Hanna’s (Creed-Miles) existence has been around living in the jungle and taking up all of the information that her father Erik Heller (Joel Kinnaman) has taught her for the past fifteen years. Learning numerous languages, memorising answers to often asked inquiries about her past, and, most crucially, self-defense are all part of her plan.
James Bond movies – 6 THE HUNTSMAN: WINTER’S WAR
Here it is: the year’s least eagerly awaited prequel-slash-sequel. It’s the film that no one wanted to follow up on the film that no one loved, resulting in something even more graphically ornate and uninteresting, and about which the number of reasonable judgments is lesser than ever.
What purpose does this drab sub-franchise fairytale product serve? It transports its audience to a Zen state beyond meaninglessness, an incoherent CGI world created by an army of executives in a million tense meetings, grimly hashing out ways to continue and maximise the profitability of the first film by pinching plot points from Frozen, as well as set-dressing from Narnia and other films.
James Bond movies – 7 THE INVENTION OF LYING
“The Invention of Lying” is a tremendously radical comedy in its charming, calm, PG-13 way. It begins with a series of amusing, relentlessly logical episodes set in a world where everyone always tells the truth, and then hints that religion can only exist in a world where people can lie. The film then wraps everything up in a nice love story.
Ricky Gervais is Mark, a chubby everyman who works as a writer at a studio that makes magnificent tedium films. Because fiction, of course, necessitates lies, there is neither comedy or drama in its works.
Mark fails to transform the Black Plague into a box office hit and is dismissed, but not before his secretary (Tina Fey) tells him how much she disliked working with him every day. Mark accepts this with ease; when everyone tells the truth all of the time, it’s difficult to be offended.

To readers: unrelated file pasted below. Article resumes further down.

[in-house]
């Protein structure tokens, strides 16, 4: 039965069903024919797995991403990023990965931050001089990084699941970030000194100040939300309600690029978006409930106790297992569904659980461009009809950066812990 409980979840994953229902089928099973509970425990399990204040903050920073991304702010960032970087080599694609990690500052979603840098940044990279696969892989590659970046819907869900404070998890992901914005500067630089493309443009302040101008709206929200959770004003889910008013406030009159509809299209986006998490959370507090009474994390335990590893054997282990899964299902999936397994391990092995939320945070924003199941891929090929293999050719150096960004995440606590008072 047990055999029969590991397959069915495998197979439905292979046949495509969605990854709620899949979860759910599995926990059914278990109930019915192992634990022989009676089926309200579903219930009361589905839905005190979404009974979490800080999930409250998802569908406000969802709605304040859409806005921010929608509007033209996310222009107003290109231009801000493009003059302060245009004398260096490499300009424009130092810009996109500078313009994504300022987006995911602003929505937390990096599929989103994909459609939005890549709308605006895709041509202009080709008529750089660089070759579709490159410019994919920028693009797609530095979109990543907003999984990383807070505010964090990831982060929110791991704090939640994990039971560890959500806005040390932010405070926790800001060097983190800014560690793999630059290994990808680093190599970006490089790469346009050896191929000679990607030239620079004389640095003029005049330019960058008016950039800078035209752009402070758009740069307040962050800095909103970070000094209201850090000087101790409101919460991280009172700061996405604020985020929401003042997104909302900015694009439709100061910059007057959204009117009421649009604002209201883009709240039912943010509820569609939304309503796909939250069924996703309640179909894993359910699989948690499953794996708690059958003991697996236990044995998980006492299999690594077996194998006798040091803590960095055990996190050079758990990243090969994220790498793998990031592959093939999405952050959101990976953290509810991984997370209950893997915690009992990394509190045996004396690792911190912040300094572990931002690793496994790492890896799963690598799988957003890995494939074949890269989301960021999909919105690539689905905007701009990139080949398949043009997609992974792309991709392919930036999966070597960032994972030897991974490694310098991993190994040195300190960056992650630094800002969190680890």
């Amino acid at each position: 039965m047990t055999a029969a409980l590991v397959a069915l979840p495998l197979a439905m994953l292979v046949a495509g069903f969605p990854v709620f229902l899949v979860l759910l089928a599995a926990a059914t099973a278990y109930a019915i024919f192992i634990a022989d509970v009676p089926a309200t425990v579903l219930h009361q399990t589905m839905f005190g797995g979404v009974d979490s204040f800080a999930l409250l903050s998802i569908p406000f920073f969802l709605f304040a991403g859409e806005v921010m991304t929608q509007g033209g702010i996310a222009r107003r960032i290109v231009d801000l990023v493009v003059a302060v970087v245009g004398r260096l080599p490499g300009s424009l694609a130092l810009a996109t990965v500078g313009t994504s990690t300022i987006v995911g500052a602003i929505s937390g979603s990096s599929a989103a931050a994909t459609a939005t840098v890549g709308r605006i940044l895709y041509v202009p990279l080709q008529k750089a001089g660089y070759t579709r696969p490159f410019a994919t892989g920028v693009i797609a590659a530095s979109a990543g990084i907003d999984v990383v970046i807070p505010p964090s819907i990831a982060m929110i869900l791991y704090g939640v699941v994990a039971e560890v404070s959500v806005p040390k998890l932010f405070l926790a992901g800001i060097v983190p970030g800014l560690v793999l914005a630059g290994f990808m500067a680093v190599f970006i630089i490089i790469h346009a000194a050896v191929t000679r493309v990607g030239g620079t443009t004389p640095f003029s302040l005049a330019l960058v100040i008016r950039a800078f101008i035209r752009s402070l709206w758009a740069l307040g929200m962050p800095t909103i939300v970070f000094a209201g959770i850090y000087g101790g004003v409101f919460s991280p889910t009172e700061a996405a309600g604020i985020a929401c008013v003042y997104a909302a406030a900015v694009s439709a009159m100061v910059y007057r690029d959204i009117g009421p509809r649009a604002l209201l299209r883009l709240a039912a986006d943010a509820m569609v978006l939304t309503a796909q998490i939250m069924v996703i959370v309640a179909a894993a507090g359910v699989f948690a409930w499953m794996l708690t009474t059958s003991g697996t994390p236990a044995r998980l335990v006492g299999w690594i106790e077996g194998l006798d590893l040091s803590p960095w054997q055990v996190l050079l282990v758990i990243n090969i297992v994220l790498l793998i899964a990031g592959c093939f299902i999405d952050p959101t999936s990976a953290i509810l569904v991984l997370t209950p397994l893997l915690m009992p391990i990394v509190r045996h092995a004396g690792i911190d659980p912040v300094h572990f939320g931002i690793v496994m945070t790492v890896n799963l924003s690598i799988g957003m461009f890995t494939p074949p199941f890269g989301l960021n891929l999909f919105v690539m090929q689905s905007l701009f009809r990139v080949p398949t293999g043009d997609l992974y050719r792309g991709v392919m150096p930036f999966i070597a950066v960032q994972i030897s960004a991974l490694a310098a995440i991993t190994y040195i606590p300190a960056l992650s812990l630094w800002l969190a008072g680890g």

James Bond movies – 8 LIAR LIAR
I like to imagine that screenwriters Paul Guay and Stephen Mazur were fresh off back-to-back screenings of To Kill a Mockingbird and Big, or maybe Twelve Angry Men and Vice Versa, when they first drew up Liar Liar . Guay and Mazur saw a curse and a courtroom, which was new story territory for them. Jim Carrey was paid $8 million in 1995. Tom “Patch Adams” Shadyac would be in charge of the direction.
James Bond movies – 9 LICENCE TO KILL
So this is the Bond of the anti-Bond. Without the necessary wit and malice. Short-tempered and heavy-handed. A cocaine gang has supplanted the SPECTREs of old. The world’s dominance has been reduced to a heroin monopoly. Grit has suffocated the glamour. The bloodshed drowned joy.
A case of ‘Sayonara, Mr Bond’ and everything you stand for, reduced to an American cop show – MI6 Vice, Hawaii 007 – timeless style swamped by the vulgarity and cash of the late-1980s, a case of ‘Sayonara, Mr Bond’ and everything you stand for, a case of ‘Sayonara, Mr Bond’ and everything you stand for, a case of ‘Sayonara, Mr Bond’ It’s just NOT BOND, dammit! It’s derivative, excessively violent, lacking in individuality and soul.
James Bond movies – 10 LUCY
Luc Besson’s Lucy, a fantasy about releasing 100 percent of the brain’s potential that assumes spectators are only employing 2 or 3 percent of their own grey matter, plays more like a huge dumb superhero film than science fiction: Scarlett Johansson’s abilities when given complete access to her brain swiftly outpace what 3 pounds of skull-bound neurons and synapses could accomplish.